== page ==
Schadenfreude: Doctor Feser Illustrates When it is Permissible

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Language advisory as to the above video due to foul mouthed liberals.

Philosopher Edward Feser takes a look at schadenfreude:


Bill Vallicella asks: Is there a righteous form of schadenfreude?  The Angelic Doctor appears to answer in the affirmative.  Speaking of the knowledge that the blessed in heaven have of the damned, Aquinas famously says:

It is written (Psalm 57:11): “The just shall rejoice when he shall see the revenge”…

Therefore the blessed will rejoice in the punishment of the wicked…

A thing may be a matter of rejoicing in two ways.  First directly, when one rejoices in a thing as such: and thus the saints will not rejoice in the punishment of the wicked.  Secondly, indirectly, by reason namely of something annexed to it: and in this way the saints will rejoice in the punishment of the wicked, by considering therein the order of Divine justice and their own deliverance, which will fill them with joy.  And thus the Divine justice and their own deliverance will be the direct cause of the joy of the blessed: while the punishment of the damned will cause it indirectly.

End quote.  So, the idea is this: On the one hand, the suffering of a person is not as such something to rejoice in, for suffering, considered just by itself, is an evil and, as Aquinas goes on to say, “to rejoice in another’s evil as such belongs to hatred.”  However, there can be something “annexed” to the suffering which is a cause for rejoicing.  For example, if we are able to develop a virtue like patience by way of suffering, that is something to rejoice in, and thus in an indirect way the suffering can in that case legitimately be a cause of rejoicing.  But another sort of thing which can be annexed to a person’s suffering is justice, as when a person suffers some harm as a deserved punishment.  And someone’s getting his just deserts is in Aquinas’s view something to rejoice in.  Hence, Aquinas concludes, in an indirect way the suffering of the wicked can be something to rejoice in.

This is in Aquinas’s view true even when the suffering is eternal, if that is what is deserved.  Indeed, he judges that the joy of the blessed would be incomplete without knowledge of the infliction of these just deserts:

Wherefore in order that the happiness of the saints may be more delightful to them and that they may render more copious thanks to God for it, they are allowed to see perfectly the sufferings of the damned.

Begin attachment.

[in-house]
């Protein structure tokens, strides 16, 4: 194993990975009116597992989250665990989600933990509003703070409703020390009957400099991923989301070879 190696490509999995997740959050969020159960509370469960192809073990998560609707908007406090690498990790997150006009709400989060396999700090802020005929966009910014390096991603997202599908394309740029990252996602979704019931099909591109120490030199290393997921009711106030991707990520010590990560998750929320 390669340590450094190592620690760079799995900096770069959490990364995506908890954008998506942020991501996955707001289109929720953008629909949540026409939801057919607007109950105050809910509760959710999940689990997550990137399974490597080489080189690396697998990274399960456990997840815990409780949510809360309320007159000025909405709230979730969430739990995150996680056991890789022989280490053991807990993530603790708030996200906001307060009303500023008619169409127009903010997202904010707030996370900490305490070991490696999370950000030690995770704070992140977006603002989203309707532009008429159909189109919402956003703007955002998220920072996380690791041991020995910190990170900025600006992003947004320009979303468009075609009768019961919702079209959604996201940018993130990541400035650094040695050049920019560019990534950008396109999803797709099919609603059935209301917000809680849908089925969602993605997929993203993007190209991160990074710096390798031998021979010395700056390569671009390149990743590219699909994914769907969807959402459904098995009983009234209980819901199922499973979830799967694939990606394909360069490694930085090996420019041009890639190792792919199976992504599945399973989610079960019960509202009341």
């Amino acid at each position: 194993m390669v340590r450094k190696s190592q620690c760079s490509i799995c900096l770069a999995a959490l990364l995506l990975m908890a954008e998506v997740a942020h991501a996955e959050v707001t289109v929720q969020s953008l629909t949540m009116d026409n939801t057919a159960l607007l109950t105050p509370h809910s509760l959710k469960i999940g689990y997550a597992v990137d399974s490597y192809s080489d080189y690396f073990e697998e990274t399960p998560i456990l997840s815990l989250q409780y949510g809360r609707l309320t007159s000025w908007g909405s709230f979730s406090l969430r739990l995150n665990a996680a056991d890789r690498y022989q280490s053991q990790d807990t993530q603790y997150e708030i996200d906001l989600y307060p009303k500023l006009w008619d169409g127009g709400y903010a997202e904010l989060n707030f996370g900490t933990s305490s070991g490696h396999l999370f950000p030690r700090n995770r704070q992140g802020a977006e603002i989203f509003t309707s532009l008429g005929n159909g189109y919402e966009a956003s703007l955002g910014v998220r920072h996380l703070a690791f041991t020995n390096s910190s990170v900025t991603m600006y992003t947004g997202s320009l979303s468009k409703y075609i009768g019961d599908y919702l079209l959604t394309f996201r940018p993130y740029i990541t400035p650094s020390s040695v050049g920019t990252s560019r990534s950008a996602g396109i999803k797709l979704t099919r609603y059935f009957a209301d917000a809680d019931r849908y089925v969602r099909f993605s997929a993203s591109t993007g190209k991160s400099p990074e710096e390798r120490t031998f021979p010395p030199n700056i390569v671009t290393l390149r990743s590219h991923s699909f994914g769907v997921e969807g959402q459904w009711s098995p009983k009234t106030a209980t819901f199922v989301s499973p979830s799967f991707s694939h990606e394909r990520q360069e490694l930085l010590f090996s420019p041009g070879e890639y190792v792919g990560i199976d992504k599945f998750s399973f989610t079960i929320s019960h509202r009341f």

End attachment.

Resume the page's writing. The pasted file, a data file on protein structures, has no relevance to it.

Now, that’s schadenfreude, big league.

Putting the question of hell to one side, though, we can note that if schadenfreude can be legitimate even in that case, then a fortiori it can be legitimate in the case of lesser instances of someone getting his just deserts, in this life rather than the afterlife.  For example – and to take the case Bill has in mind — suppose someone’s suffering is a consequence of anti-Catholic bigotry, brazen corruption, unbearable smugness, a sense of entitlement, groupthink, and in general from hubris virtually begging nemesis to pay a visit.  When you’re really asking for it, you can’t blame others for enjoying seeing you get it. 





Go here to read the comments.  The last sentence in the analysis of Doctor Feser says it all.






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  1. I’m not one to generally laugh at others’ misfortunes. I don’t think The Three Stooges is funny, for example. But when I saw the kiddies CRYING at Hillary’s loss, I just laughed and laughed. That, along with the actual campaigns on both sides being the most amusing I’ve ever witnessed (voting since 1980), plus Trump’s win — makes this so far THE BEST ELECTION EVER !!!

  2. 107,330. (Taken from commenter Giuseppe on Fr. Z’s blog via. Thomas Collins.

    That’s the total number of votes comprising of Michigan, Wisconsin and Pennsylvania, that if they didn’t go to Trump we would be stewing over a pathetic Madam President.

    Dodged a bullet, and praying Trump isn’t a land mine.

    I did think it poetic that Hillary couldn’t even face her supporters at the end, having to send John Padosta to break the news. Then Padosta has the nerve to blame the media for “giving Trump a pass.”. Admittedly this collapse of Clinton and her team is hysterical.

    I wonder what the bill was for the damages in her suite. The lamps are so easy to bump into….

  3. Why do we insist on the German borrowing, Schadenfreude, when we have a perfectly good English word – epicharikaky (or epicaricacy)?

  4. Michael Paterson-Seymour

    The popularity of the word, as recorded by Google, takes off post war: a confluence of the previous generation’s academic attitudes towards German intellectualism hitting popular culture (the stereotype of Germans as smart, insightful psychologists!) at about the same time as returning soldiers from the German war front.

    It’s a little cultural artifact plonked right into everyday language.

  5. c matt wrote, “The English word sounds Greek.”

    Yes – It is obviously derived from ἐπιχαιρεκακία. German regularly translates compounds that we leave in Greek: Hydrogen – Wasserstoffe, Oxygen – Sauerstoff and so on.

    I think it was Ruskin who suggested folkwain for omnibus; it never caught on, but it is the sort of thing Germans do instinctively.

  6. We are too busy being happy at having dodged the electoral bullet Hillary represented than to be much interested in her feelings about it. On the other hand, there is so much which is ridiculous about the tenets of the Democratic Party that it would be ungrateful not to enjoy a good hearty laugh at it all.
    Back to Hillary: Jesse Jackson suggests that President Obama issue a “blanket pardon” to her on his way out. May I suggest a modification of his proposal? Pardon Hillary for any and all crimes to which she will clearly admit.

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